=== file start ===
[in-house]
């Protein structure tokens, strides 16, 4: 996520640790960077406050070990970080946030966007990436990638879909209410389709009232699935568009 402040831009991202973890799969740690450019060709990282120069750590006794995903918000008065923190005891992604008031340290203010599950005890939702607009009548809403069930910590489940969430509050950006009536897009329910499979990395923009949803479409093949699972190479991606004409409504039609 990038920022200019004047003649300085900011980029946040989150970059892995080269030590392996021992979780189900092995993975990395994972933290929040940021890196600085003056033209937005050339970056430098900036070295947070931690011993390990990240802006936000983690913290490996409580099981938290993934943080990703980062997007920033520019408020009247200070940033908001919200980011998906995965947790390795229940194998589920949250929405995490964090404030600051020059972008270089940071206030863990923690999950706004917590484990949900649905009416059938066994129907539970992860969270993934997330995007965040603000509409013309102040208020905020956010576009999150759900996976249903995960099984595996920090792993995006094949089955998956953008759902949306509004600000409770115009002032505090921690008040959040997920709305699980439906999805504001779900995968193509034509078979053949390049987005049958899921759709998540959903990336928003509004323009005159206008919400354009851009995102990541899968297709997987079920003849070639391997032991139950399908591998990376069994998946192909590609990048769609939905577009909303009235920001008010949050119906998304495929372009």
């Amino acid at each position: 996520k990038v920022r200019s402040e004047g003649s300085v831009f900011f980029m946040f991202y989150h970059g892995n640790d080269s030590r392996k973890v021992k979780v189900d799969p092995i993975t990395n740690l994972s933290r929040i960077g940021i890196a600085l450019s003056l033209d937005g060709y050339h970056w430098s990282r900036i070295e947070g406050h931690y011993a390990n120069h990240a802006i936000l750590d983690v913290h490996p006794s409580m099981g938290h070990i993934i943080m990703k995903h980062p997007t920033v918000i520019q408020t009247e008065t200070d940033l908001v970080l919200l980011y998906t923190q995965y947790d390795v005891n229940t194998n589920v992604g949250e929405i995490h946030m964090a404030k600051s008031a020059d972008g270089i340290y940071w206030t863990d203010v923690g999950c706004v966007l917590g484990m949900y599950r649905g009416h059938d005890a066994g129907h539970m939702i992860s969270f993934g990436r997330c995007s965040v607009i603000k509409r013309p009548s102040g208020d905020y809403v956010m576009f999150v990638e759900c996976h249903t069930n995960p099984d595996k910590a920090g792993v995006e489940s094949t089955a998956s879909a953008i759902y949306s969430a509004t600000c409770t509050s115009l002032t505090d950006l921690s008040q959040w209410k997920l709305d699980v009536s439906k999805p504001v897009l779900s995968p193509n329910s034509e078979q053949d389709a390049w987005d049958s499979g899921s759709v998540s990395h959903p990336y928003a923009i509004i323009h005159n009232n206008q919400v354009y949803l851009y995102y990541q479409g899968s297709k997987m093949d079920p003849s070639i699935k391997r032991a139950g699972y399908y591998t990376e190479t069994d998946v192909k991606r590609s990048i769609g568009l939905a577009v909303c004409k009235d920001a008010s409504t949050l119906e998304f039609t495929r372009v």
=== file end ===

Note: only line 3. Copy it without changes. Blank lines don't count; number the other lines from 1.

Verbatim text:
């Amino acid at each position: 996520k990038v920022r200019s402040e004047g003649s300085v831009f900011f980029m946040f991202y989150h970059g892995n640790d080269s030590r392996k973890v021992k979780v189900d799969p092995i993975t990395n740690l994972s933290r929040i960077g940021i890196a600085l450019s003056l033209d937005g060709y050339h970056w430098s990282r900036i070295e947070g406050h931690y011993a390990n120069h990240a802006i936000l750590d983690v913290h490996p006794s409580m099981g938290h070990i993934i943080m990703k995903h980062p997007t920033v918000i520019q408020t009247e008065t200070d940033l908001v970080l919200l980011y998906t923190q995965y947790d390795v005891n229940t194998n589920v992604g949250e929405i995490h946030m964090a404030k600051s008031a020059d972008g270089i340290y940071w206030t863990d203010v923690g999950c706004v966007l917590g484990m949900y599950r649905g009416h059938d005890a066994g129907h539970m939702i992860s969270f993934g990436r997330c995007s965040v607009i603000k509409r013309p009548s102040g208020d905020y809403v956010m576009f999150v990638e759900c996976h249903t069930n995960p099984d595996k910590a920090g792993v995006e489940s094949t089955a998956s879909a953008i759902y949306s969430a509004t600000c409770t509050s115009l002032t505090d950006l921690s008040q959040w209410k997920l709305d699980v009536s439906k999805p504001v897009l779900s995968p193509n329910s034509e078979q053949d389709a390049w987005d049958s499979g899921s759709v998540s990395h959903p990336y928003a923009i509004i323009h005159n009232n206008q919400v354009y949803l851009y995102y990541q479409g899968s297709k997987m093949d079920p003849s070639i699935k391997r032991a139950g699972y399908y591998t990376e190479t069994d998946v192909k991606r590609s990048i769609g568009l939905a577009v909303c004409k009235d920001a008010s409504t949050l119906e998304f039609t495929r372009v």